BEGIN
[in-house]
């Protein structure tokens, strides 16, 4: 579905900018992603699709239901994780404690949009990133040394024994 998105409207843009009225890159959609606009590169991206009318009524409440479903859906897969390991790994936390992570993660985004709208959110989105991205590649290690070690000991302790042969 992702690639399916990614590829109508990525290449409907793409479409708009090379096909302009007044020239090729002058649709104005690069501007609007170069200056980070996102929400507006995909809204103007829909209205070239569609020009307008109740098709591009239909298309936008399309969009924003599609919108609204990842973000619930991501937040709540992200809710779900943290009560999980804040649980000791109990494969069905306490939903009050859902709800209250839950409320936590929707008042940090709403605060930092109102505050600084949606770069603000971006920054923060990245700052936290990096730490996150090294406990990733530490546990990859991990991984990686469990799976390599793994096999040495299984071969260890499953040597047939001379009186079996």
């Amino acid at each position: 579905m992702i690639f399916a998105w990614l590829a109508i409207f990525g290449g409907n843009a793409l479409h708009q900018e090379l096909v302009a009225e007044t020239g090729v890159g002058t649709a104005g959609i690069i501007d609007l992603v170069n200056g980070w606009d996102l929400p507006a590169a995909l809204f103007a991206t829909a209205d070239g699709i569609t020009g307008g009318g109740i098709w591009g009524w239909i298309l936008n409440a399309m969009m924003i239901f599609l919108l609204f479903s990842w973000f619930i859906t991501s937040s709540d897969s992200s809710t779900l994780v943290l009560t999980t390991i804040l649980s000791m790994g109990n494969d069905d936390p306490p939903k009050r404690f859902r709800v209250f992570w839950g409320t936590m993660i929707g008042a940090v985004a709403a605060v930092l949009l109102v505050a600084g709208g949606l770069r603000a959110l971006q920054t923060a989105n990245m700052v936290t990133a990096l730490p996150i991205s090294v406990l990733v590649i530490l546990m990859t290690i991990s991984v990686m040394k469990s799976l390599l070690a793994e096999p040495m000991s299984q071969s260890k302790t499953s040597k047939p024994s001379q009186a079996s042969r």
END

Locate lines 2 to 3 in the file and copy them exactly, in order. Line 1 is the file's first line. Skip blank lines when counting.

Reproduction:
């Protein structure tokens, strides 16, 4: 579905900018992603699709239901994780404690949009990133040394024994 998105409207843009009225890159959609606009590169991206009318009524409440479903859906897969390991790994936390992570993660985004709208959110989105991205590649290690070690000991302790042969 992702690639399916990614590829109508990525290449409907793409479409708009090379096909302009007044020239090729002058649709104005690069501007609007170069200056980070996102929400507006995909809204103007829909209205070239569609020009307008109740098709591009239909298309936008399309969009924003599609919108609204990842973000619930991501937040709540992200809710779900943290009560999980804040649980000791109990494969069905306490939903009050859902709800209250839950409320936590929707008042940090709403605060930092109102505050600084949606770069603000971006920054923060990245700052936290990096730490996150090294406990990733530490546990990859991990991984990686469990799976390599793994096999040495299984071969260890499953040597047939001379009186079996």
């Amino acid at each position: 579905m992702i690639f399916a998105w990614l590829a109508i409207f990525g290449g409907n843009a793409l479409h708009q900018e090379l096909v302009a009225e007044t020239g090729v890159g002058t649709a104005g959609i690069i501007d609007l992603v170069n200056g980070w606009d996102l929400p507006a590169a995909l809204f103007a991206t829909a209205d070239g699709i569609t020009g307008g009318g109740i098709w591009g009524w239909i298309l936008n409440a399309m969009m924003i239901f599609l919108l609204f479903s990842w973000f619930i859906t991501s937040s709540d897969s992200s809710t779900l994780v943290l009560t999980t390991i804040l649980s000791m790994g109990n494969d069905d936390p306490p939903k009050r404690f859902r709800v209250f992570w839950g409320t936590m993660i929707g008042a940090v985004a709403a605060v930092l949009l109102v505050a600084g709208g949606l770069r603000a959110l971006q920054t923060a989105n990245m700052v936290t990133a990096l730490p996150i991205s090294v406990l990733v590649i530490l546990m990859t290690i991990s991984v990686m040394k469990s799976l390599l070690a793994e096999p040495m000991s299984q071969s260890k302790t499953s040597k047939p024994s001379q009186a079996s042969r």